OTTAWA — The Conservative government is counting on private sponsorship to ensure that the 10,000 Syrian refugees it has promised to accept between now and next September will be first and foremost Christians, Druze, Kurds and other minorities it wishes to prioritize.
However, this strategy has already failed the federal government once, when the goal was much less ambitious.
When the government first committed to accepting 1,300 Syrian refugees, only 200 were supposed to have been government-assisted. However, Canada ended up more than doubling that number and sponsoring 434 refugees when not enough private sponsors came forward quickly enough.
These 434 were referred by the United Nations Refugee Agency (UNHCR) and therefore were not selected based on religion or ethnicity.
The UNHCR has specific criteria when it comes to prioritizing certain refugees for resettlement outside the country where they first seek asylum. Their religious and ethnic backgrounds are not considered — unless these backgrounds put the refugees at risk in the country where they are seeking asylum, not the country they fled.
The Syrian refugees who are candidates to come to Canada come mainly from Libya, Jordan and Turkey, three countries that count a good number of Christians, Druze and Kurds among their refugee populations.
Since raising the target to 10,000 Syrian refugees between now and September 2016, Prime Minister Stephen Harper often repeats his government's commitment to prioritize "the most vulnerable ... especially religious and ethnic minorities."
Since the UNHCR cannot selectively send these groups Canada, the government is turning to churches.
"Canada has a unique ability to zero in on certain groups that face special persecution through its private sponsorship system," Immigration Minister Chris Alexander said Friday, referring to "church groups" and "community groups" in particular.
"We look forward to ... expanding the number of sponsorship agreement holders in response to those needs," he said, referring to the need to prioritize certain groups of Syrian refugees.
These sponsorship agreement holders are mainly religious or community groups who have pledged to sponsor refugees or help find them sponsors.
In the case of Syrian refugees, it has been mainly churches — in particular the Armenian Church — that have been the most active private sponsors.
"Maybe the government looked at this and concluded it was churches who are best organized to do private sponsorship. Thus, since the government is putting emphasis on ... private sponsorship rather than UNHCR refugees sponsored by the government, maybe they told themselves, 'They're mostly Christians,'" suggested Janet Dench, executive director of the Canadian Council for Refugees (CCR).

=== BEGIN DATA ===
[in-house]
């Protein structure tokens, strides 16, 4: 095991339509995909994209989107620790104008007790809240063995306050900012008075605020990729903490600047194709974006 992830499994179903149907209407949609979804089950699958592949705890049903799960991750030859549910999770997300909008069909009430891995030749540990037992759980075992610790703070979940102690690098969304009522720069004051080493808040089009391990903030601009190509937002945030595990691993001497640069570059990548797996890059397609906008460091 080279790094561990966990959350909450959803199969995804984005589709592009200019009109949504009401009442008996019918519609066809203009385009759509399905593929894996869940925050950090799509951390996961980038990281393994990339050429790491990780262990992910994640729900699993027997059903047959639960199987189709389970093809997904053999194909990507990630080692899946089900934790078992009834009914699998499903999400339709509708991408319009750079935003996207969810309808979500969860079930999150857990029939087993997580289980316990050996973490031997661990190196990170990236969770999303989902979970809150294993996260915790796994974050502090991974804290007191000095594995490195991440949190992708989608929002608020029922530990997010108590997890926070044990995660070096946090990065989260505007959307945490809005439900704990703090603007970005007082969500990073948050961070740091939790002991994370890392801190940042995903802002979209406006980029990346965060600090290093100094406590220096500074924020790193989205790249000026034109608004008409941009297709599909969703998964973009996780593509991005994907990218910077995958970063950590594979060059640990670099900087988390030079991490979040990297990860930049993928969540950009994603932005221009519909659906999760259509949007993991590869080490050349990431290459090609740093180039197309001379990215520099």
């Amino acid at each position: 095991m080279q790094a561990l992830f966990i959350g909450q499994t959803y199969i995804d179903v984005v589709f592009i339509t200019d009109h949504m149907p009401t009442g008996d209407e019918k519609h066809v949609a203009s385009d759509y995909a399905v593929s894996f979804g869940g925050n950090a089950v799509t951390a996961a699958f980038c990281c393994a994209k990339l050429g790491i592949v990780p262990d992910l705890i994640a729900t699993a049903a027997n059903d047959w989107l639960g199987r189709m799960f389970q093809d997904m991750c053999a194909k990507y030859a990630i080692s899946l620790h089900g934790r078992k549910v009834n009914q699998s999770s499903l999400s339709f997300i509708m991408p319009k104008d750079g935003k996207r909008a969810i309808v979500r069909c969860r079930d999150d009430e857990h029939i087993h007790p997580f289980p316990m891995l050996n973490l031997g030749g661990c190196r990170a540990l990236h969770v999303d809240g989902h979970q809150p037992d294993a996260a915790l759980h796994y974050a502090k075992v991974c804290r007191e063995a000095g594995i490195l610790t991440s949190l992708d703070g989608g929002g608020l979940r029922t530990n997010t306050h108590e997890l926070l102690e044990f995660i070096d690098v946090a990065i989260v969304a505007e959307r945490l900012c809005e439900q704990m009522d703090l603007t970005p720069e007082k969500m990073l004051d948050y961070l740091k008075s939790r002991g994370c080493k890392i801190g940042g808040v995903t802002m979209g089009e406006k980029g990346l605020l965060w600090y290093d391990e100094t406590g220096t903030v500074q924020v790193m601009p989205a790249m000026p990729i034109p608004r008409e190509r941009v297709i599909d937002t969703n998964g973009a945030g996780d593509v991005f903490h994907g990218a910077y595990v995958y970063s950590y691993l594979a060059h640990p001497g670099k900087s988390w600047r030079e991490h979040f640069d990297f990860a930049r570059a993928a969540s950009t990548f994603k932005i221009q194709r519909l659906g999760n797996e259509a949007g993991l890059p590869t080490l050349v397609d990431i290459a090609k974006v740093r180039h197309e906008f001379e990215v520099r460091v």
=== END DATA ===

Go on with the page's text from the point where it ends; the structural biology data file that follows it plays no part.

Last December, the CCR and other organizations denounced Ottawa's intention to privilege certain refugees on the basis of religion.
"This type of practice runs counter to fundamental principles of refugee protection," said CCR president Loly Rico. "The refugees must be selected for resettlement on the basis of need."
Sources told The Canadian Press that the government's choice to prioritize Syrian religious minorities was met with some resistance before it was announced.
Now, Alexander firmly defends the choice.
"They deserve our protection. Many of them are here already," he said. "Yazidis, various Christian groups of all denominations, Muslim minorities that are extremely endangered, persecuted by ISIS. Canada owes them the recognition that they are facing special forms of persecution and abuse."
As of Sept. 8, Canada had received 1,106 of the 10,000 Syrian refugees promised by next September. Of that number, 888 made their way to Canada as a result of private sponsorship.
To reach the target in less than a year, it will take 10 times that number. It is difficult to guess whether the churches and other community groups can keep pace.
"If an established group decides to sponsor a Muslim, nothing in the law allows the government to not take up the file or to refuse it because the person is the wrong religion," said Dench.
Lina Dib, The Canadian Press